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Antique Pottery Reproductions
A short story
Antique reproductions have abounded on the market for as many years as there have been antiques. As early as the 1960s, reproductions of early examples of patterned glass from the late 1800s began to appear in antique shops, markets and fairs. This early appearance of reproductions stimulated a niche market in antiques and collectibles.
What happened in the 1960s spawned incredible growth in reproductions not only in glass markets, but also in almost every specialty antique and collectibles market, including cast iron and pottery. In the early 1970s, the Merritt family, led by Mary and Bob Merritt, started one of the oldest reproduction wholesalers in the United States, which later, following a family dispute, transformed into one of the most successful businesses in the field of antique reproduction, known as Fred & Dottie’s, Inc.
Until the late 1970s, Merritts enjoyed a certain monopoly until Fred Burkholder (son of Mary Merritt) and Dottie (wife of Fred), both minority shareholders, parted ways with Merritt after a bitter family dispute. Fred and Dottie Burkholder formed Fred & Dottie’s, Inc. and started their own wholesale reproduction business a few miles from their former business partners.
Within a few years, rivals were competing fiercely as more and more reproduction wholesalers began to appear in the United States. Ralph Lussino and his brother, John, friends and former clients of Burkholder’s and Merritts threw their “hat in the ring” and formed Castle Antiques and Reproductions.
These three reproduction wholesalers are still in business as of this writing, although Castle is in the process of liquidating all of its inventory and closing in late 2008.
Late 1800s glassware reproductions were extremely popular in the 1960s and 1970s, but began to lose popularity, giving way to Depression-era glassware reproductions in the 1980s. were defined mainly by the demand of the public to decorate with the most fashionable trend of the time. As the 1980s and early 1990s saw a dramatic increase in demand for Depression-era glassware, reproduction markets responded with hundreds of Depression-era glassware designs. . Over time, the late 1990s saw a trend toward 1950s art pottery, which spurred a growth in reproductions by Weller, McCoy, Roseville, and Majolica potters. The most popular of all these companies was the McCoy Pottery Company, primarily because it was the most recognizable, affordable, and diverse of all 1950s potters.
In 1997, an American manufacturer set out to replicate some of McCoy’s most popular designs, successfully manufacturing a range of over 110 pieces, including cookie jars, vases, creamers, bowls, black keepsakes and planters. . Until that time, an overwhelming majority of reproductions were made in China, Mexico, India, Taiwan and England. It would be the only American manufacturer of reproduction pottery and the only company authorized to use the American logo on all of their pottery. (Foreign imports are not permitted by law to put the United States on their items per US Federal Customs Law)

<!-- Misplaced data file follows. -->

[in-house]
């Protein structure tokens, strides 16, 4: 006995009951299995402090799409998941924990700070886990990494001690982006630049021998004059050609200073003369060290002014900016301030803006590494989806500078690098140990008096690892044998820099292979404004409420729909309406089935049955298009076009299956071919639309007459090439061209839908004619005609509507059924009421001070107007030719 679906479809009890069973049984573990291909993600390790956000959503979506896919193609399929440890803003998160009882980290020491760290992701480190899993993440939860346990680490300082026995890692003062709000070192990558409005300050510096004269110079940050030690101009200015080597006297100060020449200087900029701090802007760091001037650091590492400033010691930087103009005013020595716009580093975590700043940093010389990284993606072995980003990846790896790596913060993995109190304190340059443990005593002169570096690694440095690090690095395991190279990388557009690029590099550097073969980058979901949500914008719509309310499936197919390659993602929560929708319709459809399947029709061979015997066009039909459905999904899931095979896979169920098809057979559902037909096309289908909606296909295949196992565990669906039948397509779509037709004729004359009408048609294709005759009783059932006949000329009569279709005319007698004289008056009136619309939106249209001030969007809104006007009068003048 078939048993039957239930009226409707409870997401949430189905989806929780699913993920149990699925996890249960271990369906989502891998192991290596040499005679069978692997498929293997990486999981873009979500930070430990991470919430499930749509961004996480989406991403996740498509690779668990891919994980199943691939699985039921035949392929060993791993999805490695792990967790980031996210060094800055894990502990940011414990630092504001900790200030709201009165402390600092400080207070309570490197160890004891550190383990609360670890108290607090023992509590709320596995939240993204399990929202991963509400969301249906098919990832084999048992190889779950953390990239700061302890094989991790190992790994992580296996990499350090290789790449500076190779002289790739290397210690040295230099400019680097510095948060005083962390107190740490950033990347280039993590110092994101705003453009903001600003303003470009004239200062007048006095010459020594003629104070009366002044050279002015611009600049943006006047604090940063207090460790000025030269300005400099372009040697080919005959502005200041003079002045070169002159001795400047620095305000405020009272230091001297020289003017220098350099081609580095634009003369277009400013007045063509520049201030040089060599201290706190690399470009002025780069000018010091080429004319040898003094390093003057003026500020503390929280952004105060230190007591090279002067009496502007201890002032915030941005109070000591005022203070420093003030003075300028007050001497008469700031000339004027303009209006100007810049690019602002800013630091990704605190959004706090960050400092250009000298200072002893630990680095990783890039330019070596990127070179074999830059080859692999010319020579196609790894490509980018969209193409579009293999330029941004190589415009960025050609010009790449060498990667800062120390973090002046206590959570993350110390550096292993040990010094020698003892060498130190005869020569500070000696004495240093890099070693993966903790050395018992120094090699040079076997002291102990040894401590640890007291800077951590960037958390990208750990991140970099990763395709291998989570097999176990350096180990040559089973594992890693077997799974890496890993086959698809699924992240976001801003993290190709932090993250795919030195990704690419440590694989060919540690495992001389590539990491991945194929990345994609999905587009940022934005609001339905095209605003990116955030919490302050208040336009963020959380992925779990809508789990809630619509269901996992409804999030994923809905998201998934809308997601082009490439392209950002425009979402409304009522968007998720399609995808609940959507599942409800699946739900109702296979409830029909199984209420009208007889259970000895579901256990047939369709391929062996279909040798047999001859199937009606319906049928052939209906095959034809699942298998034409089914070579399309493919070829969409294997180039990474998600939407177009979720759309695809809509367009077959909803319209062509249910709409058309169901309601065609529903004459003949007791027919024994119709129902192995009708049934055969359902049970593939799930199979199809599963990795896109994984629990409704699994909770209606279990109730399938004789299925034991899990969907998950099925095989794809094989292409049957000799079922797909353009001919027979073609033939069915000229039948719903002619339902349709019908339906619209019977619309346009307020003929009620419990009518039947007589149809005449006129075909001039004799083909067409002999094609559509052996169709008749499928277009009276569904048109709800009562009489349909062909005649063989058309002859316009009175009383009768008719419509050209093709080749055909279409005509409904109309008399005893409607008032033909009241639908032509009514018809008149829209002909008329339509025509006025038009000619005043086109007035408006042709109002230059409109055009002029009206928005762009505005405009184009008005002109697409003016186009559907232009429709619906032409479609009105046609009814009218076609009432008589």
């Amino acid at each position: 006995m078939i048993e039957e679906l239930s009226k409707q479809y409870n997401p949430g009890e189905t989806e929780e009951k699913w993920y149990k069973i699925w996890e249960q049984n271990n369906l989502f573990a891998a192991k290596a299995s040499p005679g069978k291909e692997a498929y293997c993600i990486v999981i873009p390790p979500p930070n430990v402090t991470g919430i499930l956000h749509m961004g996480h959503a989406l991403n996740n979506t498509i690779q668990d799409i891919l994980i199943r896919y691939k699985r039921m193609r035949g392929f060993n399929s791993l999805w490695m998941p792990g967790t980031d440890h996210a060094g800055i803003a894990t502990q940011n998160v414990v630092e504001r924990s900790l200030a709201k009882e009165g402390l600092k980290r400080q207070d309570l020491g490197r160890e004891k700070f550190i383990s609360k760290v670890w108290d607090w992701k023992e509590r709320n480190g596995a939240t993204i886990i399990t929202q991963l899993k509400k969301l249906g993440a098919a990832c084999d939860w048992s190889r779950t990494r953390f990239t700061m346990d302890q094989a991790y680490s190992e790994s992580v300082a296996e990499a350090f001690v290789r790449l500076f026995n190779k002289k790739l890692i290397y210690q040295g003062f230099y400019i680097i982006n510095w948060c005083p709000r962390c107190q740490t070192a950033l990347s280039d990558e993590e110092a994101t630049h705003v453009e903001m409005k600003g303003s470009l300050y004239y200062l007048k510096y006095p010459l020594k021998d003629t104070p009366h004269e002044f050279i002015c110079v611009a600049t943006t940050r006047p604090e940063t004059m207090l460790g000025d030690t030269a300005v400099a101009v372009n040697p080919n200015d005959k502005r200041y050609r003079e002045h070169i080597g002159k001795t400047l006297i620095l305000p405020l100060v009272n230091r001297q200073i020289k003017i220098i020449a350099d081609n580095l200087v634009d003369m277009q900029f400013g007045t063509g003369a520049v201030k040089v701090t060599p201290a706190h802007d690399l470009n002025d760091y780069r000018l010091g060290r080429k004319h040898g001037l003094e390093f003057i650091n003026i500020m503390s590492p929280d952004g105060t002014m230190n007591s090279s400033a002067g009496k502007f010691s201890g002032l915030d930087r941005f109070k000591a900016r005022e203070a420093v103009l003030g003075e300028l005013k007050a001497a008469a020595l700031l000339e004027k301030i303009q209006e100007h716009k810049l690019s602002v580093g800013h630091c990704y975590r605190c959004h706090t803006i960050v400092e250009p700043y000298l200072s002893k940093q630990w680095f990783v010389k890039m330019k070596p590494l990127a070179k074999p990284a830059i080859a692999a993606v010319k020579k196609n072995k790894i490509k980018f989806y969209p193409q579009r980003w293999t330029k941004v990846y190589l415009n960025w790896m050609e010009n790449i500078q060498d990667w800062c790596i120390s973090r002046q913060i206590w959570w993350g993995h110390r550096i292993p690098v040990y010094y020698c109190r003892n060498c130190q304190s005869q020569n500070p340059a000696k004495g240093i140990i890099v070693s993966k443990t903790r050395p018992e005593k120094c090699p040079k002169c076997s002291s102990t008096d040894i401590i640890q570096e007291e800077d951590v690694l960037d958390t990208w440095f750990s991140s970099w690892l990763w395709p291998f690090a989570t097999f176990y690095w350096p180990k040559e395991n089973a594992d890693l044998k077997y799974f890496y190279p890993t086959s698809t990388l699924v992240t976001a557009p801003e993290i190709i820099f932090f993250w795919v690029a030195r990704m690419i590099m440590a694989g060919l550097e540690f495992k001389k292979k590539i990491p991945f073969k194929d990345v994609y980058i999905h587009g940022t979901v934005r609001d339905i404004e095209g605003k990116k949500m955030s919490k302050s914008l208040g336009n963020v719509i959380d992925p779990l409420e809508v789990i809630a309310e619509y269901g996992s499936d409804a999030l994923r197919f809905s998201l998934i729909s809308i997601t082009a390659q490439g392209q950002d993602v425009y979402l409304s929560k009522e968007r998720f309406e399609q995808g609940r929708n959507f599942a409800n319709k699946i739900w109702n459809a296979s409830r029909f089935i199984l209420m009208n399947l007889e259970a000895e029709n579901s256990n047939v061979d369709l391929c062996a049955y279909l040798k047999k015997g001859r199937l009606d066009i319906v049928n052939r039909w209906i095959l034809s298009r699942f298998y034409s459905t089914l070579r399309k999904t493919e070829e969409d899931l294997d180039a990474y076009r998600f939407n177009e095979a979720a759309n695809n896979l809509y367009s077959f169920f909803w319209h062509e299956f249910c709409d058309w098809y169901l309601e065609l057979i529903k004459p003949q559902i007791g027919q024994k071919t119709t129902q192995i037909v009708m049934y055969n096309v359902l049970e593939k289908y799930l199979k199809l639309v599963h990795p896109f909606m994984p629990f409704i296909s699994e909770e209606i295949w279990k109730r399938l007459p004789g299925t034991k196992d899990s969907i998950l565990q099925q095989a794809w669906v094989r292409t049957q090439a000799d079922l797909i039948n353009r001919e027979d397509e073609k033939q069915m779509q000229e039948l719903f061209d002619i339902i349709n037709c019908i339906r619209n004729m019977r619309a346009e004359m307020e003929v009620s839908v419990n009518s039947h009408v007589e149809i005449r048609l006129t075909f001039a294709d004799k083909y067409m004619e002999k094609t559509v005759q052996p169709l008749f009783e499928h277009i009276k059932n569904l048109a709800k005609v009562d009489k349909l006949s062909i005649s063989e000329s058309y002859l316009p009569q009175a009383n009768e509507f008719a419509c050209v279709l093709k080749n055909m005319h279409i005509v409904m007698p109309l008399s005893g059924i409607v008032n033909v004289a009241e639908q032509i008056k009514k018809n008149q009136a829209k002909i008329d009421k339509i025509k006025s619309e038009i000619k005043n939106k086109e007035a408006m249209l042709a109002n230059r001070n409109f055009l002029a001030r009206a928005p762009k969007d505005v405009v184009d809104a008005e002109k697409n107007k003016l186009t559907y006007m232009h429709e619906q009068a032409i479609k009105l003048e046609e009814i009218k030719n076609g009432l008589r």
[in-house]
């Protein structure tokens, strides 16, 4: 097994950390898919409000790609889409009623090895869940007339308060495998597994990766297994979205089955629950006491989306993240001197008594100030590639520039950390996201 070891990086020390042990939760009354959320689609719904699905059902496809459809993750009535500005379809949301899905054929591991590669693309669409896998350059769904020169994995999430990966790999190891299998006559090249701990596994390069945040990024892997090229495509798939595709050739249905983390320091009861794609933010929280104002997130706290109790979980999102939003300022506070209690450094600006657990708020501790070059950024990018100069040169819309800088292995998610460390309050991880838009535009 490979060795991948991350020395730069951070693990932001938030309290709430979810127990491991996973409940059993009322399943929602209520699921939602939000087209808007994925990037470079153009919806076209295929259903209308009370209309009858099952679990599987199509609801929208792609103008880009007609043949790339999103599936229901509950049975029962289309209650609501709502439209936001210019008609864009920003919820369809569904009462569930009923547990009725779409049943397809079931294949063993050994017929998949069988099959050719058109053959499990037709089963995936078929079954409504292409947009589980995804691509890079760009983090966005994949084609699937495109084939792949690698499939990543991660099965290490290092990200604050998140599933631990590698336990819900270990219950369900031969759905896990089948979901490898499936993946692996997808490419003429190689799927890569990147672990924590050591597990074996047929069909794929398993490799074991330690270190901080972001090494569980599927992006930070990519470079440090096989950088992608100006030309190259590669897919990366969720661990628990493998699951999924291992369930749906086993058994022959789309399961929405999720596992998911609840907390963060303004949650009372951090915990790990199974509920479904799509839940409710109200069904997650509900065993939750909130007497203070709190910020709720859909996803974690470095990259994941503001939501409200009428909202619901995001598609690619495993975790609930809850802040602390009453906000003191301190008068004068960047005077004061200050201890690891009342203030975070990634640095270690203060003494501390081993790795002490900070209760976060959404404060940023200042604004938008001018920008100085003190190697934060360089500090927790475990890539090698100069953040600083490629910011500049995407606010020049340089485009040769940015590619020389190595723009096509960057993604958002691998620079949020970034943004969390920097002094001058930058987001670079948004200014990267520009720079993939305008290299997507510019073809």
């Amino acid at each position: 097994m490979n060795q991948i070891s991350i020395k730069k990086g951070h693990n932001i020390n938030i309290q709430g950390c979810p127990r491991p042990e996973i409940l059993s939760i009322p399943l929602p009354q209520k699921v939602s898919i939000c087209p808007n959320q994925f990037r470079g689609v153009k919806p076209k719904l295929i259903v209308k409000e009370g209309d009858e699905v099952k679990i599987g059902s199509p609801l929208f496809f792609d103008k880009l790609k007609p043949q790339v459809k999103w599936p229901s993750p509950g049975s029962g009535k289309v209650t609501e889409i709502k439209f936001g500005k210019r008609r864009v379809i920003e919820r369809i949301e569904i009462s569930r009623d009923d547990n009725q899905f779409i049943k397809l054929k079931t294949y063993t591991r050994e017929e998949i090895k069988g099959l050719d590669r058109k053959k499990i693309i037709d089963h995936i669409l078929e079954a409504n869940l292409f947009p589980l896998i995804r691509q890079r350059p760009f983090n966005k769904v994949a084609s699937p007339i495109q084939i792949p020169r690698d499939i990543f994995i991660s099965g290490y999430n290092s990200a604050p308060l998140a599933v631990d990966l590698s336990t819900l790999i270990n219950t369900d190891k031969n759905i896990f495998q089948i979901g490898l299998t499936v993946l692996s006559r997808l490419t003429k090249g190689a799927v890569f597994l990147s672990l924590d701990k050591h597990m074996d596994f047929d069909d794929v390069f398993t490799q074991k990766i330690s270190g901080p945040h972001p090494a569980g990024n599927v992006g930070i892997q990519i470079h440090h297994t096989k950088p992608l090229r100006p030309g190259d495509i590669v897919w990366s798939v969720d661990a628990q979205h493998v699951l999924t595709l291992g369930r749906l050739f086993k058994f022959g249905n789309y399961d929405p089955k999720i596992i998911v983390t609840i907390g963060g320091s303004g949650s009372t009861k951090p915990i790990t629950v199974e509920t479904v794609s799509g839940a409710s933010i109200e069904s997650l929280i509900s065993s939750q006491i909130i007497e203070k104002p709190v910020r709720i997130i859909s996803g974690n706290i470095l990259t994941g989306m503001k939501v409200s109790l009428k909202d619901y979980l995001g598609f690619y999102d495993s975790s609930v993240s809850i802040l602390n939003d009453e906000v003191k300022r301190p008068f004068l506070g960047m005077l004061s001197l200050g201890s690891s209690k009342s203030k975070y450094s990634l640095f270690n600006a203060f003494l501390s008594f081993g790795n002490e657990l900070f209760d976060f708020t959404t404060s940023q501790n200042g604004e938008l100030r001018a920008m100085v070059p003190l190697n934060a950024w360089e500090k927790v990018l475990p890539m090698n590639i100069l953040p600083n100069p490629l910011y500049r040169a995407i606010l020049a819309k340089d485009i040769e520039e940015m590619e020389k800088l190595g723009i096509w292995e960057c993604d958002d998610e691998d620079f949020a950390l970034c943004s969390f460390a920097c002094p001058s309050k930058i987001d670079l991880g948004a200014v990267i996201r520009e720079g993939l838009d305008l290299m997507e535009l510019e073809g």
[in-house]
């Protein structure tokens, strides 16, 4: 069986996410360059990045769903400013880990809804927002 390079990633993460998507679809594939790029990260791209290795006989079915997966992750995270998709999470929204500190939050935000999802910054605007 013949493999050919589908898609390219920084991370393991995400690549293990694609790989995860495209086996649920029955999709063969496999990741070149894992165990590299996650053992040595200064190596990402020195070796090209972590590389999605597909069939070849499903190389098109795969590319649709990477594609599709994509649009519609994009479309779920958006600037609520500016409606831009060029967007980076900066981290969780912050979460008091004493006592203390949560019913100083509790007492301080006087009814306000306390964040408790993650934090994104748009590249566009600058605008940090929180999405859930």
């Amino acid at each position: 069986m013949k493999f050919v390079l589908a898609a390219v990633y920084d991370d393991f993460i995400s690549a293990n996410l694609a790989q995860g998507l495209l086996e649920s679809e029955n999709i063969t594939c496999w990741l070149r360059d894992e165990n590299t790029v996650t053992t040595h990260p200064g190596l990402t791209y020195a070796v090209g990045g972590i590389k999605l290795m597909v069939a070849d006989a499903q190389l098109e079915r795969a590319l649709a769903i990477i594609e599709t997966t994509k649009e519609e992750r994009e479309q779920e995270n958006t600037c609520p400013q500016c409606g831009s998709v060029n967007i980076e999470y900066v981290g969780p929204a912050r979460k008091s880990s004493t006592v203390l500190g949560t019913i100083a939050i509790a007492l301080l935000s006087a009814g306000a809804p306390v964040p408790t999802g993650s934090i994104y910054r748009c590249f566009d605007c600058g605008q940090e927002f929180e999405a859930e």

Designers and decorators want to improve their clients’ homes and businesses, but are unable to find an available supply of the types of antiques they need. Collectors wishing to enrich their collection can search for years for this rare “missing piece” in their collection. There is a shortage of original antiques on the market, and this supply is diminishing every day as more and more people buy original antiques.
Imagine buying an original tiffany lamp for $4500 or you can choose a reproduction that has the same look and mostly better quality at a fraction of the price ($300 to $500). You can decorate a room with an original or your whole house with reproductions. Designers and decorators over the past decade have used reproductions to decorate customers’ homes and businesses because it’s more affordable and the insurance replacement cost premium is much lower. The only one who really knows that the beautiful ‘Antique’ is not an original is you!
- The look’
When decorating, we all want to give our visitors, friends and customers the impression of wealth and the attitude “we are fine”. What better way to stretch your decorating budget than to display beautiful antique reproductions in your home or business? He simply shouts, “I’m fine! Look at my beautiful collection!” We all desire this LOOK, the look we maintain with the “Jones”, the look that breathes and illustrates the quintessence of wealth.
Remember when…? A question you’ve probably asked many times in your life, thinking back to the good old days or remembering that favorite vase Mom or Grandma always had on the mantle, or the cookie jar she had in the kitchen. It brings back the “good OLE days” when you see Grandma’s cookie jar, you remember her baking your favorite chocolate chip cookies, and you can almost taste them again.
Our lives are filled with memories that remind us of the good times in our lives as we grew up. Having reproductions available and being able to easily acquire them brings back an avalanche of memories, giving us a sense of euphoria and contentment.
When you combine demand, affordability, “looks” and memorabilia, you can see why antique reproductions are such an integral part of our lives. If you have been inspired by this article to reminisce, or would like to decorate your home or business with beautiful antique reproduction pottery, take a moment and visit the links below.
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